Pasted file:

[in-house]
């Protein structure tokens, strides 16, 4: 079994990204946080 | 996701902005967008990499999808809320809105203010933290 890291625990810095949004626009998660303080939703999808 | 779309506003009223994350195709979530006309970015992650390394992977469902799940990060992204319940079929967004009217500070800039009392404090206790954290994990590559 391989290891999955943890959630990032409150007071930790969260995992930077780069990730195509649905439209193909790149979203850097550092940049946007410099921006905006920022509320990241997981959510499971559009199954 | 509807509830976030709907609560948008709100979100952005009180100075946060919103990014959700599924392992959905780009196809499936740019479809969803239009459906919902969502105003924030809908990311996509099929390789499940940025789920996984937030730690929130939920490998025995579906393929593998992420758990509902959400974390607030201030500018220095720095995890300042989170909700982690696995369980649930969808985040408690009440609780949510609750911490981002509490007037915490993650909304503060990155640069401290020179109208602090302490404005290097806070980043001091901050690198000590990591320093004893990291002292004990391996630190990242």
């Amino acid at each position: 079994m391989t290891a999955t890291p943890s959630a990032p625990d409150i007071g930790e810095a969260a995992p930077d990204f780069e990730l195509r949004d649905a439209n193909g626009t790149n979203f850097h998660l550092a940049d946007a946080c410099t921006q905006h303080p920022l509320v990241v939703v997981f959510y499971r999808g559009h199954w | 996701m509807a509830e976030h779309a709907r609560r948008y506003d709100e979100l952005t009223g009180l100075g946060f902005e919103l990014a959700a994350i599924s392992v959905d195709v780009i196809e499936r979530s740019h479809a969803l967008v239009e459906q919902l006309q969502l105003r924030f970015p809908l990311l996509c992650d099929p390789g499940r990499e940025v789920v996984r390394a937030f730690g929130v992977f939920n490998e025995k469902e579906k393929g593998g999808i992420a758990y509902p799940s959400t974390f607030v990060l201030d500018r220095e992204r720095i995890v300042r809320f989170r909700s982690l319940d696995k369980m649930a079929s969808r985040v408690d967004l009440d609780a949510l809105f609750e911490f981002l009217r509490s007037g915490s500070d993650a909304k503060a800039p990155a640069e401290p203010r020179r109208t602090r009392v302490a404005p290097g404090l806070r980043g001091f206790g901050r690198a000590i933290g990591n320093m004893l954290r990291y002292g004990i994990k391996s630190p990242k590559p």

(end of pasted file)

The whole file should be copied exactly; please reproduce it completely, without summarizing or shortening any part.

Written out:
[in-house]
């Protein structure tokens, strides 16, 4: 079994990204946080 | 996701902005967008990499999808809320809105203010933290 890291625990810095949004626009998660303080939703999808 | 779309506003009223994350195709979530006309970015992650390394992977469902799940990060992204319940079929967004009217500070800039009392404090206790954290994990590559 391989290891999955943890959630990032409150007071930790969260995992930077780069990730195509649905439209193909790149979203850097550092940049946007410099921006905006920022509320990241997981959510499971559009199954 | 509807509830976030709907609560948008709100979100952005009180100075946060919103990014959700599924392992959905780009196809499936740019479809969803239009459906919902969502105003924030809908990311996509099929390789499940940025789920996984937030730690929130939920490998025995579906393929593998992420758990509902959400974390607030201030500018220095720095995890300042989170909700982690696995369980649930969808985040408690009440609780949510609750911490981002509490007037915490993650909304503060990155640069401290020179109208602090302490404005290097806070980043001091901050690198000590990591320093004893990291002292004990391996630190990242």
């Amino acid at each position: 079994m391989t290891a999955t890291p943890s959630a990032p625990d409150i007071g930790e810095a969260a995992p930077d990204f780069e990730l195509r949004d649905a439209n193909g626009t790149n979203f850097h998660l550092a940049d946007a946080c410099t921006q905006h303080p920022l509320v990241v939703v997981f959510y499971r999808g559009h199954w | 996701m509807a509830e976030h779309a709907r609560r948008y506003d709100e979100l952005t009223g009180l100075g946060f902005e919103l990014a959700a994350i599924s392992v959905d195709v780009i196809e499936r979530s740019h479809a969803l967008v239009e459906q919902l006309q969502l105003r924030f970015p809908l990311l996509c992650d099929p390789g499940r990499e940025v789920v996984r390394a937030f730690g929130v992977f939920n490998e025995k469902e579906k393929g593998g999808i992420a758990y509902p799940s959400t974390f607030v990060l201030d500018r220095e992204r720095i995890v300042r809320f989170r909700s982690l319940d696995k369980m649930a079929s969808r985040v408690d967004l009440d609780a949510l809105f609750e911490f981002l009217r509490s007037g915490s500070d993650a909304k503060a800039p990155a640069e401290p203010r020179r109208t602090r009392v302490a404005p290097g404090l806070r980043g001091f206790g901050r690198a000590i933290g990591n320093m004893l954290r990291y002292g004990i994990k391996s630190p990242k590559p």